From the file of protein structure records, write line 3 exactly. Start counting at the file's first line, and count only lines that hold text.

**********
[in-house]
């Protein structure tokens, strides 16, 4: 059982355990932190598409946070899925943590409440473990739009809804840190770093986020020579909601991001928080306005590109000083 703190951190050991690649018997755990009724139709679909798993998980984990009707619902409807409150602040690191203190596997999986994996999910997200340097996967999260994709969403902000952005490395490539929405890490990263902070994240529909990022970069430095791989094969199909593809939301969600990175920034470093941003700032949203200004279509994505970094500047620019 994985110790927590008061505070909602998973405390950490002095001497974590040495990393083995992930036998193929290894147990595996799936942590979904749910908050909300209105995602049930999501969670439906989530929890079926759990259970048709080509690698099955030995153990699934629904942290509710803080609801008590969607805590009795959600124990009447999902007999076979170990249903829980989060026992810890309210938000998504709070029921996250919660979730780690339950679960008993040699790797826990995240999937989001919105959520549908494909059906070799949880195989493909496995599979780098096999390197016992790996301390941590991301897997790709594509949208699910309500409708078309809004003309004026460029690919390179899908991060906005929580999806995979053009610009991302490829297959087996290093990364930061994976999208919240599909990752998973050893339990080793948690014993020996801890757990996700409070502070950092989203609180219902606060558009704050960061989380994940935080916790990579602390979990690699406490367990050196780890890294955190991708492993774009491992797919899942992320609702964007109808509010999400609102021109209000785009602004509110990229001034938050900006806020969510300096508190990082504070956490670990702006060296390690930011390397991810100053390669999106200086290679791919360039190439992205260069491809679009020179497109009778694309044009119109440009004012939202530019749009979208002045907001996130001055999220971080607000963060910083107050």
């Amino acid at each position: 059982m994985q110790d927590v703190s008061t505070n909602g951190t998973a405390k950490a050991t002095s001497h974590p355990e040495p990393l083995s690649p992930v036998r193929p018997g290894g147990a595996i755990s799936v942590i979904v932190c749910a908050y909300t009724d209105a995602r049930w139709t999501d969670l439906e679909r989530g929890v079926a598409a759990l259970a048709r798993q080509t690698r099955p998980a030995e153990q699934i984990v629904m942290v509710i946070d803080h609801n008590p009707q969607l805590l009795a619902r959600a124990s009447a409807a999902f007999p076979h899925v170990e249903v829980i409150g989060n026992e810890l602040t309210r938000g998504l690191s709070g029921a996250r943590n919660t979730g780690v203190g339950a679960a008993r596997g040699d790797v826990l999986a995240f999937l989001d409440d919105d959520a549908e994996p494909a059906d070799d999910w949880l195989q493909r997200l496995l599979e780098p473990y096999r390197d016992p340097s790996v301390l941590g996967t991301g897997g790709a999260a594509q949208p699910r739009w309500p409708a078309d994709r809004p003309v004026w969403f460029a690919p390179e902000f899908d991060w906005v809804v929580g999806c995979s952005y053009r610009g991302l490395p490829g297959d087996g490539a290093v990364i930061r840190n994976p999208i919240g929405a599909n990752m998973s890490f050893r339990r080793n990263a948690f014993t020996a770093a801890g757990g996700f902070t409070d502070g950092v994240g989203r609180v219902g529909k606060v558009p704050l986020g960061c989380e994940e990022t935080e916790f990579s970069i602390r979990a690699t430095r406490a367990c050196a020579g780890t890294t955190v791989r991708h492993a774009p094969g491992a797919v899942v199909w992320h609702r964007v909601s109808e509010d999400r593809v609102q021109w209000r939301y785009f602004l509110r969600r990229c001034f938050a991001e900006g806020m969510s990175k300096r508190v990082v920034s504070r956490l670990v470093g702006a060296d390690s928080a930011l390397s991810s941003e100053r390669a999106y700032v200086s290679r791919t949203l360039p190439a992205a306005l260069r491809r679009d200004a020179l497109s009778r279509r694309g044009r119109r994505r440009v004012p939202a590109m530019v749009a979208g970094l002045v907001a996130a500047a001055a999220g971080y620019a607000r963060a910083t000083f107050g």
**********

């Amino acid at each position: 059982m994985q110790d927590v703190s008061t505070n909602g951190t998973a405390k950490a050991t002095s001497h974590p355990e040495p990393l083995s690649p992930v036998r193929p018997g290894g147990a595996i755990s799936v942590i979904v932190c749910a908050y909300t009724d209105a995602r049930w139709t999501d969670l439906e679909r989530g929890v079926a598409a759990l259970a048709r798993q080509t690698r099955p998980a030995e153990q699934i984990v629904m942290v509710i946070d803080h609801n008590p009707q969607l805590l009795a619902r959600a124990s009447a409807a999902f007999p076979h899925v170990e249903v829980i409150g989060n026992e810890l602040t309210r938000g998504l690191s709070g029921a996250r943590n919660t979730g780690v203190g339950a679960a008993r596997g040699d790797v826990l999986a995240f999937l989001d409440d919105d959520a549908e994996p494909a059906d070799d999910w949880l195989q493909r997200l496995l599979e780098p473990y096999r390197d016992p340097s790996v301390l941590g996967t991301g897997g790709a999260a594509q949208p699910r739009w309500p409708a078309d994709r809004p003309v004026w969403f460029a690919p390179e902000f899908d991060w906005v809804v929580g999806c995979s952005y053009r610009g991302l490395p490829g297959d087996g490539a290093v990364i930061r840190n994976p999208i919240g929405a599909n990752m998973s890490f050893r339990r080793n990263a948690f014993t020996a770093a801890g757990g996700f902070t409070d502070g950092v994240g989203r609180v219902g529909k606060v558009p704050l986020g960061c989380e994940e990022t935080e916790f990579s970069i602390r979990a690699t430095r406490a367990c050196a020579g780890t890294t955190v791989r991708h492993a774009p094969g491992a797919v899942v199909w992320h609702r964007v909601s109808e509010d999400r593809v609102q021109w209000r939301y785009f602004l509110r969600r990229c001034f938050a991001e900006g806020m969510s990175k300096r508190v990082v920034s504070r956490l670990v470093g702006a060296d390690s928080a930011l390397s991810s941003e100053r390669a999106y700032v200086s290679r791919t949203l360039p190439a992205a306005l260069r491809r679009d200004a020179l497109s009778r279509r694309g044009r119109r994505r440009v004012p939202a590109m530019v749009a979208g970094l002045v907001a996130a500047a001055a999220g971080y620019a607000r963060a910083t000083f107050g």